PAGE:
CAPEC Details
Name Format String Injection
Likelyhood of attack Typical severity
High High
Summary An adversary includes formatting characters in a string input field on the target application. Most applications assume that users will provide static text and may respond unpredictably to the presence of formatting character. For example, in certain functions of the C programming languages such as printf, the formatting character %s will print the contents of a memory location expecting this location to identify a string and the formatting character %n prints the number of DWORD written in the memory. An adversary can use this to read or write to memory locations or files, or simply to manipulate the value of the resulting text in unexpected ways. Reading or writing memory may result in program crashes and writing memory could result in the execution of arbitrary code if the adversary can write to the program stack.
Prerequisites The target application must accept a strings as user input, fail to sanitize string formatting characters in the user input, and process this string using functions that interpret string formatting characters.
Execution Flow
Step Phase Description Techniques
1 Explore [Survey application] The adversary takes an inventory of the entry points of the application.
  • Spider web sites for all available links
  • List parameters, external variables, configuration files variables, etc. that are possibly used by the application.
2 Experiment [Determine user-controllable input susceptible to format string injection] Determine the user-controllable input susceptible to format string injection. For each user-controllable input that the adversary suspects is vulnerable to format string injection, attempt to inject formatting characters such as %n, %s, etc.. The goal is to manipulate the string creation using these formatting characters.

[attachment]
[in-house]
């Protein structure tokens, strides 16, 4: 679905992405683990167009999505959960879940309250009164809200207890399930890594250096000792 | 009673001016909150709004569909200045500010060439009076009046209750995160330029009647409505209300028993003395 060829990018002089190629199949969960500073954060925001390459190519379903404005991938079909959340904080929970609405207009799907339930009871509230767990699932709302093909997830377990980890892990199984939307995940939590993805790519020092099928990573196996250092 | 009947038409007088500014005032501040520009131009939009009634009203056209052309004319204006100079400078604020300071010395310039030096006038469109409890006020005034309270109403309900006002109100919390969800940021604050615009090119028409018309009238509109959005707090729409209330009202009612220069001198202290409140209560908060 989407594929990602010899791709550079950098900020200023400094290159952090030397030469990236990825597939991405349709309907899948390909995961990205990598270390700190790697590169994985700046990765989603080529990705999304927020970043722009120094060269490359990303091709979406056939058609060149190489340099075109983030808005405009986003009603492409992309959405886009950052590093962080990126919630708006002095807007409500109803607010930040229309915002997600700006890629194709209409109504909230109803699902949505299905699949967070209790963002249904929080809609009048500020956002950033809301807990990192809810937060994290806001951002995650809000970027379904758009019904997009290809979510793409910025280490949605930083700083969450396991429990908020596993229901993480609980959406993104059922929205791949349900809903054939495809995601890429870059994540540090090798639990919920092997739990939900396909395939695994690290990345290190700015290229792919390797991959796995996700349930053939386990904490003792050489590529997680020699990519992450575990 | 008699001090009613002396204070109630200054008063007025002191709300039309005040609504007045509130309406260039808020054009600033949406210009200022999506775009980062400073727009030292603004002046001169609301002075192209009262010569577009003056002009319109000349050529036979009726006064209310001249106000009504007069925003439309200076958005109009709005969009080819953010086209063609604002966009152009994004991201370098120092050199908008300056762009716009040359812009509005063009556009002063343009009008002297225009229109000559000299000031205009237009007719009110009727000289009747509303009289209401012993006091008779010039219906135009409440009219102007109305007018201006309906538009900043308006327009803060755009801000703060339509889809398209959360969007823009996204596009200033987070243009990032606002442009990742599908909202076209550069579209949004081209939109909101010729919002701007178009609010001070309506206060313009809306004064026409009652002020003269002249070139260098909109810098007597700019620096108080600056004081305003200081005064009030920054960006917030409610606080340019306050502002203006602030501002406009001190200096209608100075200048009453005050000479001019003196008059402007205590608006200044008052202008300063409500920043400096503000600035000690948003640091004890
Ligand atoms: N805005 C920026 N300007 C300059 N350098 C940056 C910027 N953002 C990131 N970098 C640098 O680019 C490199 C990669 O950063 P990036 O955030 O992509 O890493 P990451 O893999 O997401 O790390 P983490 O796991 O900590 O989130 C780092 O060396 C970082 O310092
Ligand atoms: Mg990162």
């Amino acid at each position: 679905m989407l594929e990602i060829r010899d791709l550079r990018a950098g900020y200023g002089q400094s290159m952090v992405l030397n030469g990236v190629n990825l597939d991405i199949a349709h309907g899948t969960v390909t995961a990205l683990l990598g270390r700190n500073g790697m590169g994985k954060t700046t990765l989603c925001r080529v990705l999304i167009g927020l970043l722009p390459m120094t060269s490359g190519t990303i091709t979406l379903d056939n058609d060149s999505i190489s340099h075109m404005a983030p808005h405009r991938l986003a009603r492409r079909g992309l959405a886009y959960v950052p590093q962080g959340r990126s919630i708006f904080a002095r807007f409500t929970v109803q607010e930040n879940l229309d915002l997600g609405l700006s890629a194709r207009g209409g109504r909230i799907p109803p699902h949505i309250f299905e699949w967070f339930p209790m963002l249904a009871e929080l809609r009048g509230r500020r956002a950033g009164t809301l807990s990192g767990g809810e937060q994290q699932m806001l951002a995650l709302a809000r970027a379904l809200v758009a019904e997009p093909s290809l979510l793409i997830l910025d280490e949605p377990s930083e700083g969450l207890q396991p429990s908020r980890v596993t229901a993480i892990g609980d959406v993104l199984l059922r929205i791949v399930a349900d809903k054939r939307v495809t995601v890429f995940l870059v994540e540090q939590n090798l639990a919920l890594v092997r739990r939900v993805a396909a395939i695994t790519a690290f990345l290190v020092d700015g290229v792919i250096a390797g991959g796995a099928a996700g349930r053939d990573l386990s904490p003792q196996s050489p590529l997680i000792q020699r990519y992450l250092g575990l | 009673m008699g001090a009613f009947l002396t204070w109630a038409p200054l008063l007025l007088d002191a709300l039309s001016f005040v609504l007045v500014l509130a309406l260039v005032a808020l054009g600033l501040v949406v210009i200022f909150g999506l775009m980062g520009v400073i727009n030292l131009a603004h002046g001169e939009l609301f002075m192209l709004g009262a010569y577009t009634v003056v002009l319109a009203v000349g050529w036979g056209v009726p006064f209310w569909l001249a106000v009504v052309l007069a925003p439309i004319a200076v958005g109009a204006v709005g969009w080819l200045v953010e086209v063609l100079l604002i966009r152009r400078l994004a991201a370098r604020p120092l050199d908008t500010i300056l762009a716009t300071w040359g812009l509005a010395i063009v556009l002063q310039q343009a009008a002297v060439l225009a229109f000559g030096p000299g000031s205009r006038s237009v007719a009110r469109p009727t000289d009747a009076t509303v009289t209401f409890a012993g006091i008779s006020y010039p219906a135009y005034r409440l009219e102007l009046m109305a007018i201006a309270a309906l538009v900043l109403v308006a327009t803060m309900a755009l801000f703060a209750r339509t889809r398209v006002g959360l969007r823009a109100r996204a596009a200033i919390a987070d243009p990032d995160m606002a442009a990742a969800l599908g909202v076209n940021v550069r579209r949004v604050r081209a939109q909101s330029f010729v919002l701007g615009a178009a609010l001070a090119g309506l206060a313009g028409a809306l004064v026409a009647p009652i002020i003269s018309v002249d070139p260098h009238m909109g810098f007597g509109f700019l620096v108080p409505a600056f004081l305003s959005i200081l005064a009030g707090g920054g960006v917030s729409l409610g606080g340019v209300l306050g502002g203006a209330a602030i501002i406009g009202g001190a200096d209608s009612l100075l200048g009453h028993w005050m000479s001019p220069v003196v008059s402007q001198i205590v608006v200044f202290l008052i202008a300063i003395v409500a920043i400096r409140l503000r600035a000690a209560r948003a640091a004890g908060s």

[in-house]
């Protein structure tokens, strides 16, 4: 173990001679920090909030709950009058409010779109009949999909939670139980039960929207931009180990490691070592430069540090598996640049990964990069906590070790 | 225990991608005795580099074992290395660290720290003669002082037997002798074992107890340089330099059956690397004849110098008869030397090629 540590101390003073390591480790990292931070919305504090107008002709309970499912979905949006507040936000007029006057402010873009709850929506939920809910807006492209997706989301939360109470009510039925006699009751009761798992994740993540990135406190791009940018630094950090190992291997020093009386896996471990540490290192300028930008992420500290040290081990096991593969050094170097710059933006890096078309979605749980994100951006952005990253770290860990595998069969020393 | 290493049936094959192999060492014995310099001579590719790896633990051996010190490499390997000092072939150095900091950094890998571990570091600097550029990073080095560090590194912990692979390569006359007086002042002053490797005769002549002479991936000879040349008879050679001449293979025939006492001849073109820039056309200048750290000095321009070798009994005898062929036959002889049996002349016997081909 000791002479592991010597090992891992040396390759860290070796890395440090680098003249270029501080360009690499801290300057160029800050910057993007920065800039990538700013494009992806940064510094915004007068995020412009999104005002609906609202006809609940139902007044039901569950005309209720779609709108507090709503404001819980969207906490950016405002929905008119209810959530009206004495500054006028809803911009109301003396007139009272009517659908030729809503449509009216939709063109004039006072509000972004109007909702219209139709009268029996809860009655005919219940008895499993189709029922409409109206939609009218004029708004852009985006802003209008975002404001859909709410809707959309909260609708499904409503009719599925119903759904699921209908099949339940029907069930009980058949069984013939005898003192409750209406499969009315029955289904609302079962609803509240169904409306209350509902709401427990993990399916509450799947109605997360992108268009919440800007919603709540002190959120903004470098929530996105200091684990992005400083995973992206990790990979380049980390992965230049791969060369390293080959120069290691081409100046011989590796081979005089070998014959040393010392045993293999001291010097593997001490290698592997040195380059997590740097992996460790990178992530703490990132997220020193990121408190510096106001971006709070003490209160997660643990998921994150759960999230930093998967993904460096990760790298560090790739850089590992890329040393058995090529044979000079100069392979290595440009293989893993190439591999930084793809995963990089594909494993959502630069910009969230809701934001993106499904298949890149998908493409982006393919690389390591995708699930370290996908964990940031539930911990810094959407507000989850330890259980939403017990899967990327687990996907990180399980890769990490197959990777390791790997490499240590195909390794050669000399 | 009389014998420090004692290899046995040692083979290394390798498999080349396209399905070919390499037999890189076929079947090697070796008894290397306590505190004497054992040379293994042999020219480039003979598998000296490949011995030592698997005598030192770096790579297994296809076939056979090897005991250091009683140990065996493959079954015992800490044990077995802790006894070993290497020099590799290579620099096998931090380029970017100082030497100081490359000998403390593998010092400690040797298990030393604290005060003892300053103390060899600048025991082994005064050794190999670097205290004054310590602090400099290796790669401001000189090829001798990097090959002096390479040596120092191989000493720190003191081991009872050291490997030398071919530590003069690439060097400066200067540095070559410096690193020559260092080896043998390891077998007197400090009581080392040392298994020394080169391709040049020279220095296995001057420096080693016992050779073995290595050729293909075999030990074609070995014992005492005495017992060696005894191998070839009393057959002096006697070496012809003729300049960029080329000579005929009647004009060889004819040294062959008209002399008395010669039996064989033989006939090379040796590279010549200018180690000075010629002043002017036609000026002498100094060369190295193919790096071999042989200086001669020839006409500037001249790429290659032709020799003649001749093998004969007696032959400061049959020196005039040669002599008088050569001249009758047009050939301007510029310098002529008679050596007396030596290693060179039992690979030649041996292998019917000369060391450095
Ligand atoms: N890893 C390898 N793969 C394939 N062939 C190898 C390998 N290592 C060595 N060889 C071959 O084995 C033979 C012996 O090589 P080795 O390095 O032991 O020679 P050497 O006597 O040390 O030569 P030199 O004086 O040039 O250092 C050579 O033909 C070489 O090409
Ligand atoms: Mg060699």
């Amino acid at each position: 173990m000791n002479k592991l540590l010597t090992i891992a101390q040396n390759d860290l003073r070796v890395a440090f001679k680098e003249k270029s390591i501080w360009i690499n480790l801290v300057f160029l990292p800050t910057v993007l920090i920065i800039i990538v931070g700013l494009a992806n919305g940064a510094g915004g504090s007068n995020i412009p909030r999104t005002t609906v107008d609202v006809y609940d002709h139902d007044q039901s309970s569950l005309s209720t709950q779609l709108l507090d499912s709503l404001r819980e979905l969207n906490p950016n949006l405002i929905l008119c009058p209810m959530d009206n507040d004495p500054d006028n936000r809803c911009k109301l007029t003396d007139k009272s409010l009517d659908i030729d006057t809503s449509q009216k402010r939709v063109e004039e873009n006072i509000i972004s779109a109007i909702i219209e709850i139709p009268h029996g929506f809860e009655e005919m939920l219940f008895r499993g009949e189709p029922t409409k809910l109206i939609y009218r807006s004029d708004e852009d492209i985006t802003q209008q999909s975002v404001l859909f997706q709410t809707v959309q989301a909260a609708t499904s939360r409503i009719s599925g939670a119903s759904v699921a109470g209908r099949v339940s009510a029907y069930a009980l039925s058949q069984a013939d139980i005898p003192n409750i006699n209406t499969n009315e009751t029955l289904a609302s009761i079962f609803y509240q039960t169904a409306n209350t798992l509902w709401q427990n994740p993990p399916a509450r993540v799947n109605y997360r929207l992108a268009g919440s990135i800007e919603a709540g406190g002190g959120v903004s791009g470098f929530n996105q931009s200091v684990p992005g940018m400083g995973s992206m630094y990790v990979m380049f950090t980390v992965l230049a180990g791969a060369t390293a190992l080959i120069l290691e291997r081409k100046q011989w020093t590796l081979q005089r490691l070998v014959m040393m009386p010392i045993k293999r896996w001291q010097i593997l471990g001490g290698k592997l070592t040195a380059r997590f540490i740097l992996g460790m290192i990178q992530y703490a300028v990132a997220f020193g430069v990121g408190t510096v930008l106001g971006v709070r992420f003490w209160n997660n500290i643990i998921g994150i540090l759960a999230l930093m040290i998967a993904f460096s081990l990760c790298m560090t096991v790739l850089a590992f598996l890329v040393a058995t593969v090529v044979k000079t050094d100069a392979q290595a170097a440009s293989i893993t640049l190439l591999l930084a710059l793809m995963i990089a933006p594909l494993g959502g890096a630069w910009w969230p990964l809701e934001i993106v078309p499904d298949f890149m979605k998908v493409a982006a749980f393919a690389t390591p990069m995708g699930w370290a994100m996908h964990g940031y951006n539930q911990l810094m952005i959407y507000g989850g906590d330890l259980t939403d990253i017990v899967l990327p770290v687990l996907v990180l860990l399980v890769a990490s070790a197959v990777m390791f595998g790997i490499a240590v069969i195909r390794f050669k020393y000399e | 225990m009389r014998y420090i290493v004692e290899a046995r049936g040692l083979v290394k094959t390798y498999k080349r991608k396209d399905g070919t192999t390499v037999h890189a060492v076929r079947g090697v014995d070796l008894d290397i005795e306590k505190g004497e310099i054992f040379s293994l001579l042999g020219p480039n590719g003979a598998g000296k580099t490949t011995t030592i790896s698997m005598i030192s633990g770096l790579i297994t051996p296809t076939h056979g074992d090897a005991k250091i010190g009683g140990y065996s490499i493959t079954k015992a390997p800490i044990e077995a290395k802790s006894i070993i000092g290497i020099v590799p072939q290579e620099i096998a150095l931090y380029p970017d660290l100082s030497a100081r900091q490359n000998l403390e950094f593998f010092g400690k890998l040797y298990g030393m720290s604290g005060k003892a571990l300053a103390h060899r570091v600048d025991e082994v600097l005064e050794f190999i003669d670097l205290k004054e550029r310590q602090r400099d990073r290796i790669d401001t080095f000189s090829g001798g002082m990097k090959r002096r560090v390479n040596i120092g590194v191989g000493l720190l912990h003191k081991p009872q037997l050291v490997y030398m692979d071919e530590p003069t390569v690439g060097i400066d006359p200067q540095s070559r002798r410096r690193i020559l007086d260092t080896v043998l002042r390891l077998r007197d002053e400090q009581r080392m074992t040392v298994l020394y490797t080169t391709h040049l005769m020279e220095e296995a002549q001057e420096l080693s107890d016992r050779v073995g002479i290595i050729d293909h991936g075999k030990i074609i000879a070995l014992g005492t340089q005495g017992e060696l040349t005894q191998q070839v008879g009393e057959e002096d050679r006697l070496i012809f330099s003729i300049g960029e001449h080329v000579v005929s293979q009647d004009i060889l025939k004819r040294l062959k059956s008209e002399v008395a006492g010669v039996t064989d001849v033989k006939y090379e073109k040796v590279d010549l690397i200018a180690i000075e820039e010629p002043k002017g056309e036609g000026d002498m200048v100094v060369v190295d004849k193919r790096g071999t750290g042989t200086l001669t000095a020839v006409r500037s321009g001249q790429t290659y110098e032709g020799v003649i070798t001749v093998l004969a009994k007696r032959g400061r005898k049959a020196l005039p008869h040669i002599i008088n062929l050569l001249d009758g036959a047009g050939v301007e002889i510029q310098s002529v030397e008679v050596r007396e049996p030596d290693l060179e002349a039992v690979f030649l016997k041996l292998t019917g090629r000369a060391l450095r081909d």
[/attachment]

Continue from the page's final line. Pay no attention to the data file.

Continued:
• Inject probe payload which contains formatting characters (%s, %d, %n, etc.) through input parameters.
3 Exploit [Try to exploit the Format String Injection vulnerability] After determining that a given input is vulnerable to format string injection, hypothesize what the underlying usage looks like and the associated constraints.
  • Insert various formatting characters to read or write the memory, e.g. overwrite return address, etc.
Solutions Limit the usage of formatting string functions. Strong input validation - All user-controllable input must be validated and filtered for illegal formatting characters.
Related Weaknesses
CWE ID Description
CWE-20 Improper Input Validation
CWE-74 Improper Neutralization of Special Elements in Output Used by a Downstream Component ('Injection')
CWE-133 String Errors
CWE-134 Use of Externally-Controlled Format String
Related CAPECS
CAPEC ID Description
CAPEC-137 An adversary manipulates the content of request parameters for the purpose of undermining the security of the target. Some parameter encodings use text characters as separators. For example, parameters in a HTTP GET message are encoded as name-value pairs separated by an ampersand (&). If an attacker can supply text strings that are used to fill in these parameters, then they can inject special characters used in the encoding scheme to add or modify parameters. For example, if user input is fed directly into an HTTP GET request and the user provides the value "myInput&new_param=myValue", then the input parameter is set to myInput, but a new parameter (new_param) is also added with a value of myValue. This can significantly change the meaning of the query that is processed by the server. Any encoding scheme where parameters are identified and separated by text characters is potentially vulnerable to this attack - the HTTP GET encoding used above is just one example.
Taxonomy: OWASP Attacks
Entry ID Entry Name
Link Format string attack